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Purchasing RATs could cost businesses $45m a week in this state

Access to Rapid Antigen Tests as a first line of defence for staff could cost Queensland businesses $45 million a week.

New Chamber of Commerce and Industry Queensland (CCIQ) economic modelling shows unless Rapid Antigen Tests (RATs) are freely and widely available, close to 120,000 businesses in Queensland will spend $45.1 million every week to protect more than 1.5 million employees across the state.

CCIQ Policy and Advocacy General Manager Amanda Rohan said RATs needed to be freely and widely available for small businesses to help them plan for workforce shortages, return to work and ongoing recovery.

“CCIQ and chambers across Queensland have for months recommended businesses needed clarity and certainty around access to Rapid Antigen Testing to confidently plan the future of their business and workforce,” Ms Rohan said.

“Now, more than a month after Queensland borders re-opened and the economic impact of the Omicron strain first emerge in the state, RATs are almost impossible to find, afford or secure.


“The state’s small businesses are at the frontline of managing COVID in the workplace, and have been for close to two years. What they need now is for RATs to be freely and widely available to them so they are able to continue getting back to business.

“A lack of availability of RATs is hindering that.

“We know business in other countries have access to free or subsidised RATs and it’s time for Queensland businesses to be afforded the same certainty.”

CCIQ data shows close to 50% of businesses have experienced major or critical constraints on staff availability in the four weeks since state borders re-opened while 85% of Queensland businesses had been unable to maintain normal operational hours or service delivery due to COVID-related impacts in the same period.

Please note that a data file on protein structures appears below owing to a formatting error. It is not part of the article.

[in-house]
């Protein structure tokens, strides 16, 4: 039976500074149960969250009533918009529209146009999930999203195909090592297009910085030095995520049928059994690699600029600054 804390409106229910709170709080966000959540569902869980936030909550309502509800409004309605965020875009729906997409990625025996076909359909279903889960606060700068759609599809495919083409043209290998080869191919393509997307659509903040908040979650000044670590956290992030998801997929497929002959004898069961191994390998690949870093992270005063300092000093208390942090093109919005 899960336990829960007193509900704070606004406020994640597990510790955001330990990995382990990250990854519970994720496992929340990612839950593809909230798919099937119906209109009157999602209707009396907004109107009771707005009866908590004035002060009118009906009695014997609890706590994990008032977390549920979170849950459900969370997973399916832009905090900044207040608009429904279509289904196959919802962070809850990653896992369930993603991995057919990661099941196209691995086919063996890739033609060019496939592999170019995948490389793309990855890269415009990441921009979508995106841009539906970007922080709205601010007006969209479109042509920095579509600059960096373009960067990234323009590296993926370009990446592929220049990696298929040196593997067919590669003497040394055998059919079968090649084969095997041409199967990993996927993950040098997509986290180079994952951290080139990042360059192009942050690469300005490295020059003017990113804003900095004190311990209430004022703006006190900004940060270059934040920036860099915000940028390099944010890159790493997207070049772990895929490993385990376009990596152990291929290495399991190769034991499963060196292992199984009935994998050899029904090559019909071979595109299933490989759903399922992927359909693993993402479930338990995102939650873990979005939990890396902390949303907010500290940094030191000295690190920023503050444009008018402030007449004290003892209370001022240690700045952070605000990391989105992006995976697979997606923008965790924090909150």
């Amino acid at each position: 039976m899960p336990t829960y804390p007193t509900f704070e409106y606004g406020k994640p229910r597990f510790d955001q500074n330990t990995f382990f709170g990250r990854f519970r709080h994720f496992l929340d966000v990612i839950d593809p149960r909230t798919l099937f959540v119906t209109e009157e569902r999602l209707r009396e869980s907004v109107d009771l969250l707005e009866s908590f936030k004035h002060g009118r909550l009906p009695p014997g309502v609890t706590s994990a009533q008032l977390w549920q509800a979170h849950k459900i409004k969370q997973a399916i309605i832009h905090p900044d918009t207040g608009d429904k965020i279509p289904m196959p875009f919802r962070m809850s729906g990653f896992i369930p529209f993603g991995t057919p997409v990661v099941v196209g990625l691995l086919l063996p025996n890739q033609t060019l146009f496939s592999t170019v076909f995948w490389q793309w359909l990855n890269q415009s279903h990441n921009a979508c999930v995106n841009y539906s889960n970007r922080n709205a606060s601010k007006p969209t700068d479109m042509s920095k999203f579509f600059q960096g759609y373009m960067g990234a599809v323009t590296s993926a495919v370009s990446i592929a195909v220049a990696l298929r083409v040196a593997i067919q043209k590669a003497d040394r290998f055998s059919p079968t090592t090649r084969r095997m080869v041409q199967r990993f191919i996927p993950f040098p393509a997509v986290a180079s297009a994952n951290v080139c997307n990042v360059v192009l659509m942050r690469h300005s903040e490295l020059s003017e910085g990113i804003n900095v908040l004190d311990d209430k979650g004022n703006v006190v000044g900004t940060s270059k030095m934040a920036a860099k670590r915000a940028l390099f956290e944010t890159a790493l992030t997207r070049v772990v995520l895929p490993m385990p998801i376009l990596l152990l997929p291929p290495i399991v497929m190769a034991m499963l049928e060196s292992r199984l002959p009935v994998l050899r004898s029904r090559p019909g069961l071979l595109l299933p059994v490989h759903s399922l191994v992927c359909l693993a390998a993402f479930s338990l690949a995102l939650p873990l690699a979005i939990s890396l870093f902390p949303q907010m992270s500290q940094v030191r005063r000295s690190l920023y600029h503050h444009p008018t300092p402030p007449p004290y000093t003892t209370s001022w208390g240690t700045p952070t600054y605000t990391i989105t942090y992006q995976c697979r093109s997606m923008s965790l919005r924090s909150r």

One in five businesses said they had experienced a critical constraint to their ability to trade as usual.

Ms Rohan said it was also important the isolation requirements of COVID-positive and close contact staff were consistently reviewed and essential industries were recognised.

“Employees need to get back to work as soon as practicable to allow the economy to get back to business,” Ms Rohan said.

“Where it’s safe, staff need to be getting back into the workforce, especially to limit any further supply chains and logistics disruptions.”

Key figures

  • 50% of businesses surveyed were experiencing major or critical staff shortages.
  • Impacted industries – transport, postage and storage, accommodation and hospitality, construction, administration and support services, arts and recreation
  • 40% said they had major or critical supply chain disruptions
  • Impacted industries – Construction, electricity, gas, water and waste services, wholesale trade, healthcare and social assistance, and retail trade
  • 40% said they had a major or critical impact to their ability to maintain operating hours / service requirements
  • Impacted industries – accommodation and hospitality, wholesale trade, transport, postage and storage, healthcare and social assistance

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